There are countless books published surrounding the topic. Parenting books for kids with ASD (Autism Spectrum Disorder), views on the Autism epidemic, vaccine related books, autism diet books, the list goes on. But this particular book took my interest when I first read it’s title, The Reason I Jump. Most people who have encountered autism know that jumping is one of the many different “autism signs” for lack of a better word. This book was a big part of my acceptance and understanding of autism. If you are a parent, family member, friend, or loved one to an autistic child or adult, I highly recommend reading this book, and as soon as possible.
To purchase a copy on Amazon, follow this link. My opinions on this book are solely my own, and I am in no way shape or form paid or endorsed to recommending this book. However, I am affiliated with Amazon, so if you wish to purchase the book, following the link above will use my Amazon code to benefit my blog.
The Reason I Jump is written by a 13 year old autistic boy, Naoki Higashida. This is not your ordinary book.. The format is a Q and A, with some stories and pictures to go along with the content. The book is introduced by David Mitchell, whose introduction spoke to my soul, and read as if I could have written it myself.
The thirteen-year-old author of this book invites you, his reader, to imagine a daily life in which your faculty of speech is taken away. Explaining that you’re hungry, or tired, or in pain is now as beyond your powers as a chat with a friend. –David Mitchell
This book has opened my mind to autism and was the tool I needed to gain more patience and understanding with my son. With that said, not everything in this book should be used as an explanation for actions. Never forget, if you’ve met one autistic person, you have met one autistic person. Not one person is the same, and the thoughts, feelings, and actions of one autistic person can greatly differ from the next. This book explains many assumptions about autism, which helped me personally realize that my son can be social and autistic. Higashida may not be able to communicate the way you or I do, but he surely enjoys the company of others and often feels left-out or alone due to the stigma that has been surrounding autism. Higashida takes us into his world and explains how he communicates, how he feels in certain situations, and gives explanations to his actions in a way that will make you want to cheer him on and cry for him all at the same time. I tried to go over the book, for a third time, with a highlighter to capture the things I thought would be most important to share with readers interested in the book, but I caught myself highlighting every page. There is no way for me to give a sneak peek into this book without re-writing the entire thing. So, instead of doing a full book review, I will add some of my favorite questions and responses below and how they applied to my son.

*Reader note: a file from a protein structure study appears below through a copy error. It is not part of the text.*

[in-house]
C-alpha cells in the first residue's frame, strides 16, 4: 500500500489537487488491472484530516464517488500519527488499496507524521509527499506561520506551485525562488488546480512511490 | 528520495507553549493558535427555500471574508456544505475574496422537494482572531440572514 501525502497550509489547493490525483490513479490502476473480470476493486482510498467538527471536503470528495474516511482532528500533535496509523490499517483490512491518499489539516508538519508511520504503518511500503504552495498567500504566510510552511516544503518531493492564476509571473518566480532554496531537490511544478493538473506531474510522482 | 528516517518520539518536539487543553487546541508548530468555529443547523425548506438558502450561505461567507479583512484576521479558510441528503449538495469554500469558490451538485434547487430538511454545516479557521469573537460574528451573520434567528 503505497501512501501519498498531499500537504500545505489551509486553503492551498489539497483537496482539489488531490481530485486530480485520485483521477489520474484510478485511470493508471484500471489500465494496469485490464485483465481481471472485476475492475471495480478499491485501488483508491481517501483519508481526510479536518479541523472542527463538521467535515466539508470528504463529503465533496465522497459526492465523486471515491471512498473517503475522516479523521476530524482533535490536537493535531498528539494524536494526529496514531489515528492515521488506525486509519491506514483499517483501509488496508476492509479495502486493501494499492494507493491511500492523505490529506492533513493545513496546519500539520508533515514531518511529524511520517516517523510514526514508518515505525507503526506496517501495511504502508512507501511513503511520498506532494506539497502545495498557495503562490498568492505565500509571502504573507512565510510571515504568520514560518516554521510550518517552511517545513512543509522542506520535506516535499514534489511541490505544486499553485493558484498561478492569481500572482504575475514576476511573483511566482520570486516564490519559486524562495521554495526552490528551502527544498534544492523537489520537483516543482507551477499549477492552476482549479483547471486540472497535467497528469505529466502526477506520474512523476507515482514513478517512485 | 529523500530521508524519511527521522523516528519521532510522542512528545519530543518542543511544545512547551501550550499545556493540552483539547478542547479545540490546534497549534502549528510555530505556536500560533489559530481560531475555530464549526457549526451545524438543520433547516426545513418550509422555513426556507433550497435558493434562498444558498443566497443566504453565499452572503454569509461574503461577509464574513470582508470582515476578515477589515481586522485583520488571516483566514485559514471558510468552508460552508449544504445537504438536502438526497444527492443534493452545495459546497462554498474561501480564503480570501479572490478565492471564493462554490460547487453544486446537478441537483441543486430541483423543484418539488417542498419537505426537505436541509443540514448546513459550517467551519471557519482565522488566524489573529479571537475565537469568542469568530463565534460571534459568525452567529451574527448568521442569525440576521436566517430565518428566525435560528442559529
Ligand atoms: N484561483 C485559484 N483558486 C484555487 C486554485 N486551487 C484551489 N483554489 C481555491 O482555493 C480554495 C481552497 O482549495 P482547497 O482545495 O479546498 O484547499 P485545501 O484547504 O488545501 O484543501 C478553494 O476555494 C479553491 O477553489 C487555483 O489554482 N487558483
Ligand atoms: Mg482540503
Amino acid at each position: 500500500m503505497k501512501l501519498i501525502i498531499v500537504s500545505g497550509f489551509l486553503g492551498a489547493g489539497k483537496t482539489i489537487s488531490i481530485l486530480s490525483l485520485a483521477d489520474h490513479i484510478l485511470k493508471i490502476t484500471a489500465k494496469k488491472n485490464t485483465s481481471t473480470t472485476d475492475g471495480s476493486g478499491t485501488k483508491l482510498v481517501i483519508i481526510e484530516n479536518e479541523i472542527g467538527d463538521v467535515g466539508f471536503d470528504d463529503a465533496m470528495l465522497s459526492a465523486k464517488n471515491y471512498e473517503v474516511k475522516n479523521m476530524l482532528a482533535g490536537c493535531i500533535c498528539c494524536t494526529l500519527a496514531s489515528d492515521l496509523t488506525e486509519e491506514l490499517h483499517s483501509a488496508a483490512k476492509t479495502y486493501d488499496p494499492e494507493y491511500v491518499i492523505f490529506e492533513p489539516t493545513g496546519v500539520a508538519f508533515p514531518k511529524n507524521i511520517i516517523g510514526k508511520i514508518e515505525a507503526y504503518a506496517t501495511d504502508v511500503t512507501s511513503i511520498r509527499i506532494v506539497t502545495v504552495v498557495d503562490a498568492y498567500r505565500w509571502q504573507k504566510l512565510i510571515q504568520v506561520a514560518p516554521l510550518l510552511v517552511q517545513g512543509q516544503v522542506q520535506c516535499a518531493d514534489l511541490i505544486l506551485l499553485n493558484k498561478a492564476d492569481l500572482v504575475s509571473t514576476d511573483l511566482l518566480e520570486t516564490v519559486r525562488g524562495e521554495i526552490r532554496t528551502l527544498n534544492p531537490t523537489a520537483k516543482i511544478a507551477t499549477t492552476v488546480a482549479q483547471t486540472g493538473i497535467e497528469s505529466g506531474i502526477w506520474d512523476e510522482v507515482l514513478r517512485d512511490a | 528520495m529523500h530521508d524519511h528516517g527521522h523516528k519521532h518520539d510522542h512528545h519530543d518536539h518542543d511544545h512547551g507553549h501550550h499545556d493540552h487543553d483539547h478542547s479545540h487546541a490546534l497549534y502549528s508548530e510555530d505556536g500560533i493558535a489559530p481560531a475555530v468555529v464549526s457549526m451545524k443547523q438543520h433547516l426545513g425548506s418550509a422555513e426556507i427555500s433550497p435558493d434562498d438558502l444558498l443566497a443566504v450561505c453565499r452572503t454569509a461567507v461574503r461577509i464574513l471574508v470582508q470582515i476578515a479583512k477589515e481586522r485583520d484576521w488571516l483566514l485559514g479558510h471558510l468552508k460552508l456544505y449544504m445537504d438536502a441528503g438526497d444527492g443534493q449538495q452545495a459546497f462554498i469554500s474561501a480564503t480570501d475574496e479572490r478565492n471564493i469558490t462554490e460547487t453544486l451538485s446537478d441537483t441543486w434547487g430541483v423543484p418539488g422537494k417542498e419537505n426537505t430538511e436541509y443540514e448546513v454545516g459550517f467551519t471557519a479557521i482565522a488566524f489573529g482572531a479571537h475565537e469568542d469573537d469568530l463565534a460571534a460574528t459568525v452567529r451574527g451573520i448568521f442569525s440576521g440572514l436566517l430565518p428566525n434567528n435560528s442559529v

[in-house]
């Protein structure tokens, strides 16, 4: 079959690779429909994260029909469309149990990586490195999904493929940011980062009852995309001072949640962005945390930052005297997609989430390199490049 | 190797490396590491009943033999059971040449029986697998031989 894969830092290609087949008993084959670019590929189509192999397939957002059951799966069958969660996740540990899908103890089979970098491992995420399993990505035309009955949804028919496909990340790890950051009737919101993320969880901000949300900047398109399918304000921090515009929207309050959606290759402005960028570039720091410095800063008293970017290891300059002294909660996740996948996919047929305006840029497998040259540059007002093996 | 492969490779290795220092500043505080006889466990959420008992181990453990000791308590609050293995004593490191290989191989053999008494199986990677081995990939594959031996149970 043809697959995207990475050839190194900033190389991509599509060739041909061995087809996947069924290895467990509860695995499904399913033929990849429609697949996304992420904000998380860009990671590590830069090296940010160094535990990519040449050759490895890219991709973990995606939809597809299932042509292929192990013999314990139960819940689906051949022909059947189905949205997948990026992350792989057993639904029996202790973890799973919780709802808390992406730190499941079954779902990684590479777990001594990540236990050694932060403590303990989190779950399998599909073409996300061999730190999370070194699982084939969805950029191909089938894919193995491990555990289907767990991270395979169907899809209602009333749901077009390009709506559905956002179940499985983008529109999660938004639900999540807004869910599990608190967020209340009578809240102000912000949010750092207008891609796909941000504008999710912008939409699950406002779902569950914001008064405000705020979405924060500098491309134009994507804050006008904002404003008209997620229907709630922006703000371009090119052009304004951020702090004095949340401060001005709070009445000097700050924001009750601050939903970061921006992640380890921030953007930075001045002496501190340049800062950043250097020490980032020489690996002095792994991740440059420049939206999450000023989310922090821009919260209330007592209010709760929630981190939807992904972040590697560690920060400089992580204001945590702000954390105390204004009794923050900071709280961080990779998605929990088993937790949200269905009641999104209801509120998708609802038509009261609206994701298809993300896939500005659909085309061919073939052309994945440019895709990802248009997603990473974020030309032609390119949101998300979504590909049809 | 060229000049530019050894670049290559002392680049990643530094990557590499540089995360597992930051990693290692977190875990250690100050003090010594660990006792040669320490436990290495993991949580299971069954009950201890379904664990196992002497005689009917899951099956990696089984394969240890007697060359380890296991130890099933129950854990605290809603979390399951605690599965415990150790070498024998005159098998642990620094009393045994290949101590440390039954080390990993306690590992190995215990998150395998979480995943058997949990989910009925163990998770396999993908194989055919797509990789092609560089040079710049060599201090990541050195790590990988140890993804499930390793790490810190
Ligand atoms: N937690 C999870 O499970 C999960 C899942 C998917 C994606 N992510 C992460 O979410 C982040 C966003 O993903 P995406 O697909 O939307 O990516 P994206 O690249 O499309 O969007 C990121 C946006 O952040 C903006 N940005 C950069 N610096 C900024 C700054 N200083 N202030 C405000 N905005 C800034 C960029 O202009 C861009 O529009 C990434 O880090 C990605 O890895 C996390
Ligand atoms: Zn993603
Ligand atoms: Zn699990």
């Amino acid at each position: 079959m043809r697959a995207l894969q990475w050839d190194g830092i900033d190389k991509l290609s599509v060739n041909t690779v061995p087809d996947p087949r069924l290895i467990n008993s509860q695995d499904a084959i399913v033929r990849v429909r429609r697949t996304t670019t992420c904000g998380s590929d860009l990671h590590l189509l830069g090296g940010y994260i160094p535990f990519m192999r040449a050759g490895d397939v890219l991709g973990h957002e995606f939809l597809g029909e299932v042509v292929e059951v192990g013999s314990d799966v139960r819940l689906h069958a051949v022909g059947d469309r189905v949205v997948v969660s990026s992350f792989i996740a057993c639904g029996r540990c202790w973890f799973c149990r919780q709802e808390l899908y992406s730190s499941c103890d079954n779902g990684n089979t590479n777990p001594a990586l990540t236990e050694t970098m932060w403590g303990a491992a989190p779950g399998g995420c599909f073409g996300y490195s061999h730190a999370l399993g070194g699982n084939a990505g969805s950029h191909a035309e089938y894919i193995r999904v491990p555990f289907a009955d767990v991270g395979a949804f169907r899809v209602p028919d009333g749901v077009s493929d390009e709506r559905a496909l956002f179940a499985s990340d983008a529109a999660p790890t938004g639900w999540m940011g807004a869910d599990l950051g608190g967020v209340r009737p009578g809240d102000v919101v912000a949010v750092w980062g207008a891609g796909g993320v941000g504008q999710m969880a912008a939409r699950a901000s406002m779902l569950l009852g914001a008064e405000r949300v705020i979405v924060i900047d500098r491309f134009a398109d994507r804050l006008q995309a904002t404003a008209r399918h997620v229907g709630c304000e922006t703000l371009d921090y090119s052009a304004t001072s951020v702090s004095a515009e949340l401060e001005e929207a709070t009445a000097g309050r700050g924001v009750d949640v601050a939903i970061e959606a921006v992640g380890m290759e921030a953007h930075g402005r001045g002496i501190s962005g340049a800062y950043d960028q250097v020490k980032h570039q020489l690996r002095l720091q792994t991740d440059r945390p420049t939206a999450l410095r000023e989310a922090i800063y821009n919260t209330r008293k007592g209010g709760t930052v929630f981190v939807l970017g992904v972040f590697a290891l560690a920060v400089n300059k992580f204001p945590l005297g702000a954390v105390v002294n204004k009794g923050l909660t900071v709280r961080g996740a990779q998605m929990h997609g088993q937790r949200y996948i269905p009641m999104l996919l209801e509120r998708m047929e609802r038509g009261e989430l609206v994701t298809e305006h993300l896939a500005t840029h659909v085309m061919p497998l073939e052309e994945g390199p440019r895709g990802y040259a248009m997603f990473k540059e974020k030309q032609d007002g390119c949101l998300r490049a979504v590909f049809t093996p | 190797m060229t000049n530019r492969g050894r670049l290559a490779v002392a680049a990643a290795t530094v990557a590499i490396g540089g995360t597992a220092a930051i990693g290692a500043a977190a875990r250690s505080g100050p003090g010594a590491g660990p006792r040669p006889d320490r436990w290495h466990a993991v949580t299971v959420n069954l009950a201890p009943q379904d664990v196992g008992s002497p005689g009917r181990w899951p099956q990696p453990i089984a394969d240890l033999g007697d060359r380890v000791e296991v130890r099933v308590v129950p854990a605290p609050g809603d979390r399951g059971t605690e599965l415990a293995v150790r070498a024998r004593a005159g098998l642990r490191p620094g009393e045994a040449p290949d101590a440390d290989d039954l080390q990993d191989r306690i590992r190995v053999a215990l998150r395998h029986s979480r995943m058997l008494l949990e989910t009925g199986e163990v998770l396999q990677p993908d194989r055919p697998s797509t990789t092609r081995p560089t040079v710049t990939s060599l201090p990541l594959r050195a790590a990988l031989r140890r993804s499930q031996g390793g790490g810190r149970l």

whatever you do, don’t give up on us. We need your help.
– Naoki Higashida
Q2 Why do people with autism talk so loudly and weirdly?
To start, this question didn’t catch my attention much because my son is still not speaking, which is actually OK considering his age. However, I quickly learned that even though a question may not directly apply to your situation, its best to read the response anyways. I’m finding that Higashida has some very good life lessons and views on certain topics that we could all learn from. For this question, I heard for the first time an autistic person explain the internal pain they feel when placed in certain situations or why they try to suppress themselves.
When my weird voice gets triggered, it’s almost impossible to hold it back-and if I try, it actually hurts, almost as if I’m strangling my own throat.